U2’s concerts are famously like worship. They also might show us something about leadership.
On our way to the U2 concert in Raleigh last Saturday, my wife reminded me I would have to miss church in the morning. As a pastor she doesn’t have the luxury of staying home with our sick children.
“That’s OK,” I said. “We’re going to church tonight.”
I said it partly in jest. I’ve written elsewhere with skepticism of the theological icing on U2’s conventional rocker cake (replete with endorsement from Blackberry -- slogan: “Blackberry loves U2.” Ugh). A concert is not church. You don’t have to be baptized to belong (you just shell out $50 for a ticket and $20 for parking), you don’t eat Jesus’ body and blood (just overpriced stadium food), and no shepherd looks over your shoulder to see that you’re growing in discipleship. I thought the show would be cool, but I still doubted my friend Scott Bader-Saye’s claim that “Attending U2 . . . [is] like being in worship (but a whole lot better).” A feeling of worship is not worship. And as much do-gooderism flows from the Irish band’s collective bleeding heart (support of the One campaign, a new song in homage to Aung San Suu Kyu), Jesus didn’t have to scramble up out of the grave to make it work.
I had those emotional brakes fully applied until Bono announced that he was going to “take [us] to church,” right before he launched into the last stanza to “I Still Haven’t Found What I’m Looking For.” I’d heard the lyrics before, but realized anew there’s no mistaking who the song is praising:
You broke the bonds
And you loosed the chains
Carried the cross
Of my shame
Oh my shame
You know I believe it
During one encore, Bono stood solo on stage, like a worship leader in front of a rapt congregation, and belted out the first verse to “Amazing Grace.” Who couldn’t follow him? He then burned into “Where the Streets Have No Name”-- a reflection on the historic violence in Northern Ireland. In that troubled land, you could tell if someone was Catholic or Protestant by their address. A place “where the streets have no name” is an eschatological place where neighborhoods are marked by peace. It’s not only a beautiful dream -- it’s a specifically Christian one (for more here see these books: Chris Scharen’s “One Step Closer: Why U2 Matters for Those Seeking God” and Robert Vagacs’ “Religious Nuts, Political Fanatics: U2 in Theological Perspective”).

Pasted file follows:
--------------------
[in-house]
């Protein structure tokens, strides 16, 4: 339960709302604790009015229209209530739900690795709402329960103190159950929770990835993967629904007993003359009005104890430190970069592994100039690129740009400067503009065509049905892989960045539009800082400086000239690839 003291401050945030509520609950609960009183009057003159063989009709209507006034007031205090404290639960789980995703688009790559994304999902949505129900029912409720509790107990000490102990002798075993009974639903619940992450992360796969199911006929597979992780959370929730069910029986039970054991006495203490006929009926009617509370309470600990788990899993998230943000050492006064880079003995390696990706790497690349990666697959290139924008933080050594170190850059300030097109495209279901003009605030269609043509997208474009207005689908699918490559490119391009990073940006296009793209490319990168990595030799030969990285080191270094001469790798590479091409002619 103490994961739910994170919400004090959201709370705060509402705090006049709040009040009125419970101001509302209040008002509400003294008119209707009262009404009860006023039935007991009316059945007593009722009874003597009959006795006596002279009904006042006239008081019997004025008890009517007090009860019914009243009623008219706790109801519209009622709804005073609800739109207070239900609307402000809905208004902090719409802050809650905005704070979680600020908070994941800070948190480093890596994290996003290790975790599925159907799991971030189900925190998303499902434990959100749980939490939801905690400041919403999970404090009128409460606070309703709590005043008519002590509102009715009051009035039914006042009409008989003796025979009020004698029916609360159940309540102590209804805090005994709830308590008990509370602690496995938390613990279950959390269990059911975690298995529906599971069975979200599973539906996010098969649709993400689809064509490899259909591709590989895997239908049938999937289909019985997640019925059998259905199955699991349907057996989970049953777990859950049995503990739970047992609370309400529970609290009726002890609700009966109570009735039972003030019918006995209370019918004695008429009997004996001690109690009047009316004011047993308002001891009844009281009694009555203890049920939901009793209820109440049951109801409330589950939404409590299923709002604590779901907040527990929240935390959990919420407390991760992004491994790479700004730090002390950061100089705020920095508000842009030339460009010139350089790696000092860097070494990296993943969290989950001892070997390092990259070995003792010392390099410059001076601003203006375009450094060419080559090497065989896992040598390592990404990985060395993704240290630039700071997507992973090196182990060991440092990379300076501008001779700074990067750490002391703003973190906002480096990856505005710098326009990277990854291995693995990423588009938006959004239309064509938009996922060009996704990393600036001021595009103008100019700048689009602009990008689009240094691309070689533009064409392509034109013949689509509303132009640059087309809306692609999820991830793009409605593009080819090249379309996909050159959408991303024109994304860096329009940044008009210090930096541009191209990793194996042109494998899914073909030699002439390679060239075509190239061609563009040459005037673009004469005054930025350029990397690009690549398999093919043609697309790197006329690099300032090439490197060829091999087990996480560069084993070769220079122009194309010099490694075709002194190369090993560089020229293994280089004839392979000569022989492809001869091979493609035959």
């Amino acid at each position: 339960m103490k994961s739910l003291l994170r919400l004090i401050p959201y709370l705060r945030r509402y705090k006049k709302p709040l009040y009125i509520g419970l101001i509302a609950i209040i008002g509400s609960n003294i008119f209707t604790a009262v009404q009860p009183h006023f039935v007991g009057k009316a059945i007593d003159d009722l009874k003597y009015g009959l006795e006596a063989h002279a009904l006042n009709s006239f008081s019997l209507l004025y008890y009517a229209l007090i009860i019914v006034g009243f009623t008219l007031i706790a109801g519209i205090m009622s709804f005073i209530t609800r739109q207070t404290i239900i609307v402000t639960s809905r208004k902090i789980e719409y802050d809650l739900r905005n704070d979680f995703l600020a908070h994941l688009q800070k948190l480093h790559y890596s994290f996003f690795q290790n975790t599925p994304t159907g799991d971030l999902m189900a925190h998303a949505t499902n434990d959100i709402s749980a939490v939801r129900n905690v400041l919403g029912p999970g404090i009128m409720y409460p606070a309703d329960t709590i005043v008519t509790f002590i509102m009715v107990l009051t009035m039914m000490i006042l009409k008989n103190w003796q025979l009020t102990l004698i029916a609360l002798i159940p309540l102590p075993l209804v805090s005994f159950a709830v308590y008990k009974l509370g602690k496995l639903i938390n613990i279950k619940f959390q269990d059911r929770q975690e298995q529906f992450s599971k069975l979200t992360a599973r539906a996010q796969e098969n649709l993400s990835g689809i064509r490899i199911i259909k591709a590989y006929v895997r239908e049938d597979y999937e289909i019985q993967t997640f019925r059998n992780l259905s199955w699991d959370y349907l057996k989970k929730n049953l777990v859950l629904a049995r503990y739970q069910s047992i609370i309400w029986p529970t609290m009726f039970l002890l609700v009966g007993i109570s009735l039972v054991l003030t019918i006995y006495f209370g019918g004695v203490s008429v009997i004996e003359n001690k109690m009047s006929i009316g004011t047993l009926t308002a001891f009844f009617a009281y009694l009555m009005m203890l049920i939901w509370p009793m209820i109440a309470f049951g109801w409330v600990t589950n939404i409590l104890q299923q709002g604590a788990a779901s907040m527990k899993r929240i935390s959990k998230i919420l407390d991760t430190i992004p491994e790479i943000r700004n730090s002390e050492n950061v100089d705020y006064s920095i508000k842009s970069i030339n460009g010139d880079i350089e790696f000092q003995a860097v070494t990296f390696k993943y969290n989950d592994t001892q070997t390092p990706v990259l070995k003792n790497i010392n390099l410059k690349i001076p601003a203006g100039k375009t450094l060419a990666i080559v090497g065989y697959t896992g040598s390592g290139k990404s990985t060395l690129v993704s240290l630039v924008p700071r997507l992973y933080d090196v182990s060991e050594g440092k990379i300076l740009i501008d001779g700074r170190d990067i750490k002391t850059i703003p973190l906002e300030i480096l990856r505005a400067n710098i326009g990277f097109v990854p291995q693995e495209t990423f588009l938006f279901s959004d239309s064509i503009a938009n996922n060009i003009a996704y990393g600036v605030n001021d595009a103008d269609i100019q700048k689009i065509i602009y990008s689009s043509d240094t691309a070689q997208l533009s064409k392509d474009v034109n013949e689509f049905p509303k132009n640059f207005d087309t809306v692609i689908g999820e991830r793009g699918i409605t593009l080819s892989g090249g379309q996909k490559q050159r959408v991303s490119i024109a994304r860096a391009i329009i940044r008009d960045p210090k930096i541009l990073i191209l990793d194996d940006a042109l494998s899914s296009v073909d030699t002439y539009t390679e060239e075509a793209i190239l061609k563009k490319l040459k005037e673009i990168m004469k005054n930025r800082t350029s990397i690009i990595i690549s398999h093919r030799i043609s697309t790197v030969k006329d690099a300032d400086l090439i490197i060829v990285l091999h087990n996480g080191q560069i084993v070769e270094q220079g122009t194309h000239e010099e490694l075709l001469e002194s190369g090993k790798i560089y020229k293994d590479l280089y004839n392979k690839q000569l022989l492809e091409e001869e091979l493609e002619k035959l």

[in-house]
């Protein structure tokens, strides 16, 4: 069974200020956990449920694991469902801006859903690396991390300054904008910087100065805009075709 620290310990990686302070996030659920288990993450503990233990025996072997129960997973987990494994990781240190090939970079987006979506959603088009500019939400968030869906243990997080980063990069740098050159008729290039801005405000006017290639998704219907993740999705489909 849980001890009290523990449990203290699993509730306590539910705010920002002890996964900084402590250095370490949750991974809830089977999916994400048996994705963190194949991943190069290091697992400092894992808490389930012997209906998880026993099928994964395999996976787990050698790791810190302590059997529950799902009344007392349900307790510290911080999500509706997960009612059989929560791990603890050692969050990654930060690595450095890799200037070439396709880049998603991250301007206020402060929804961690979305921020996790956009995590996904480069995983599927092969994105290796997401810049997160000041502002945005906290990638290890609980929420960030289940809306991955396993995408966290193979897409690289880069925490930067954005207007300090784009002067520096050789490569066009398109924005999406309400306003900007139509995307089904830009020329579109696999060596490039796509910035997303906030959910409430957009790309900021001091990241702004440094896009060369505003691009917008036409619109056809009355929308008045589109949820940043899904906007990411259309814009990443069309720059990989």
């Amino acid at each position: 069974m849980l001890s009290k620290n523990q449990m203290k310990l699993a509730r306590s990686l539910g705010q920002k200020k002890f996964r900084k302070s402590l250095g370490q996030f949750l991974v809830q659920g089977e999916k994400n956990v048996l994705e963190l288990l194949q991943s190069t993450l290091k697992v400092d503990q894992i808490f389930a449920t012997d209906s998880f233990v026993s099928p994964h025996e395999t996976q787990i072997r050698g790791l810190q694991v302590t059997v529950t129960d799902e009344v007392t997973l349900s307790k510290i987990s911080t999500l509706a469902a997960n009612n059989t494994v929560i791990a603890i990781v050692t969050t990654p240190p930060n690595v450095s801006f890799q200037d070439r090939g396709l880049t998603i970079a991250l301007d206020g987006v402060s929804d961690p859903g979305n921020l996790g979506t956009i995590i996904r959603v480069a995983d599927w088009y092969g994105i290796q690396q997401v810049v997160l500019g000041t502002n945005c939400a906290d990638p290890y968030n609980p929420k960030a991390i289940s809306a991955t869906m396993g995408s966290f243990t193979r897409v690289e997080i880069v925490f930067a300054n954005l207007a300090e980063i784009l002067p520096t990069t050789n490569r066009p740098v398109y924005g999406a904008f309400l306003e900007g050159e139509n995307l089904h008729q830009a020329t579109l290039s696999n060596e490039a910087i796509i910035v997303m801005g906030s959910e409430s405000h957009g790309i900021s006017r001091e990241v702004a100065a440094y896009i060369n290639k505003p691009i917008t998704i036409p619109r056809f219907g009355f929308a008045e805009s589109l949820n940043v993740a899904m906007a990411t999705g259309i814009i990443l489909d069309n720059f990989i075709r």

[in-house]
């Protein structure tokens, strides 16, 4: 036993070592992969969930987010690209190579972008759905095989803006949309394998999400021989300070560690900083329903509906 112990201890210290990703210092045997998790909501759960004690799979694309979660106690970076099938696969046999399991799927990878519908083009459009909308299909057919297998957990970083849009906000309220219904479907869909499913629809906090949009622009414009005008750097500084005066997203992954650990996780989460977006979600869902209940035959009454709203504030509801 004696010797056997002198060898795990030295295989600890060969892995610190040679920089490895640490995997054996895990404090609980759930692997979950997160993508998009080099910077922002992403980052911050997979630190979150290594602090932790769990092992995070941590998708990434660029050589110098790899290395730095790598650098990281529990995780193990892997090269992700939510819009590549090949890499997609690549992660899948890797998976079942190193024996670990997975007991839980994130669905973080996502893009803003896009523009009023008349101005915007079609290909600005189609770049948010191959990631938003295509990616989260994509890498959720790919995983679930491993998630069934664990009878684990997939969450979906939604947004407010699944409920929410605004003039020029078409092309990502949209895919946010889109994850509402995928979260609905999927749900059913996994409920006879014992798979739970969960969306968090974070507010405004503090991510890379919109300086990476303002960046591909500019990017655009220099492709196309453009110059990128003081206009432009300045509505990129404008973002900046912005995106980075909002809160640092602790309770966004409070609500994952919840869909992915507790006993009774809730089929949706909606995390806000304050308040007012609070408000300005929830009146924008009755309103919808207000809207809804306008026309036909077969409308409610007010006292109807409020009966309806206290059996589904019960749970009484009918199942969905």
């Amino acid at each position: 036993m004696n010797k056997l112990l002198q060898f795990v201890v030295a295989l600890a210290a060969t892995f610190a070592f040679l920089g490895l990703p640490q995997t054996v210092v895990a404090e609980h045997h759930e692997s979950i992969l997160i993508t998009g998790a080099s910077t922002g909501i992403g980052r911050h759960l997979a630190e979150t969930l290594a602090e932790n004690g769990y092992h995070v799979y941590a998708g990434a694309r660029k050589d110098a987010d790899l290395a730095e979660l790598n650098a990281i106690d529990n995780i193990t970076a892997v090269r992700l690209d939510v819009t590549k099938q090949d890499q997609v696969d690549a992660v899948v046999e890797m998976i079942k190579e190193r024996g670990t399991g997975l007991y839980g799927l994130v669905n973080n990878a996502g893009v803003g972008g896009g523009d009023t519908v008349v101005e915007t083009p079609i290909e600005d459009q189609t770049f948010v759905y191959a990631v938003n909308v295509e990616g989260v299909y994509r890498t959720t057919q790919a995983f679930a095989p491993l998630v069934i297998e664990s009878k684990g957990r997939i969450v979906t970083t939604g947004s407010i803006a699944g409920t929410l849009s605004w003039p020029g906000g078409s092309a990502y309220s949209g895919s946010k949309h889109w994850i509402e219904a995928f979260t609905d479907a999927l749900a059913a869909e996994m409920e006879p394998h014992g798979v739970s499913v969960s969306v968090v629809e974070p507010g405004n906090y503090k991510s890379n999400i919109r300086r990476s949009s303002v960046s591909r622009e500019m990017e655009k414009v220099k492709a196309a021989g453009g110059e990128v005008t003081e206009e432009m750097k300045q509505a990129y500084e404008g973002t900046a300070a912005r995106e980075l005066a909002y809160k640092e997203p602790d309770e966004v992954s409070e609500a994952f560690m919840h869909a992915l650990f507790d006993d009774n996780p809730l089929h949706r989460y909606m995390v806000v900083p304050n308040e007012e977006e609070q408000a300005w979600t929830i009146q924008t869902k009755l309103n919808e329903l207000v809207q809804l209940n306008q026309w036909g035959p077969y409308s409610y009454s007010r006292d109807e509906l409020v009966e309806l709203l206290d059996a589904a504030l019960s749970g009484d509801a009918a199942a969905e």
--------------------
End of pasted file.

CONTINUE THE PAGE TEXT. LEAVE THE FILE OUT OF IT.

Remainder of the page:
It’s hard to speak of one of the most spoken-about phenomena on the planet without speaking in cliches. But this is a blog about leadership, and I was struck by Bono’s on “Still Haven’t Found”-- specifically by how far back he stepped from the microphone. All the way back. He wasn’t singing. He was the audience, and the audience was the singer. “I have climbed, highest mountains, I have run, through the fields, only to be with you, only to be with you,” we 50,000 sang -- having been taught so to sing by the one now listening. Bono had led to such a degree that he could do nothing but let us mouth his words to Edge’s guitar, and it was beautiful.
“Sunday, Bloody Sunday” referred originally to 27 peaceful protestors shot in Northern Ireland in 1972. But at the concert, the video screen projected images of Iranian protesters, advocating for freedom last summer in Teheran. In an act of traditioned innovation, a decades-old song was reset, away from a place that’s now largely peaceful to a place in turmoil, with bloodied protestors again crying for freedom. I watched the college kids in front of me as they learned where in the world Teheran might be (maybe the old joke, “What’s war for?” “God’s way of teaching geography to Americans” might have to be retooled as “What’s U2 for?”).
After that I was sunk. I realized Bono, Edge and friends do lead their audiences in worship of a sort. As they belted out “One,” to my mind their greatest song, they were not only saluting the One campaign, they were singing about God, all humanity and our unity in Christ, if not fully so now, then one day soon.
If the rest of us could lead with a fraction as much uninhibited praise, as much delirium for God, as much desire to change the world, maybe church would break out a bit more often in our sanctuaries -- just as it did Saturday night in a football stadium in Raleigh.
Jason Byassee is an executive director of Leadership Education at Duke Divinity.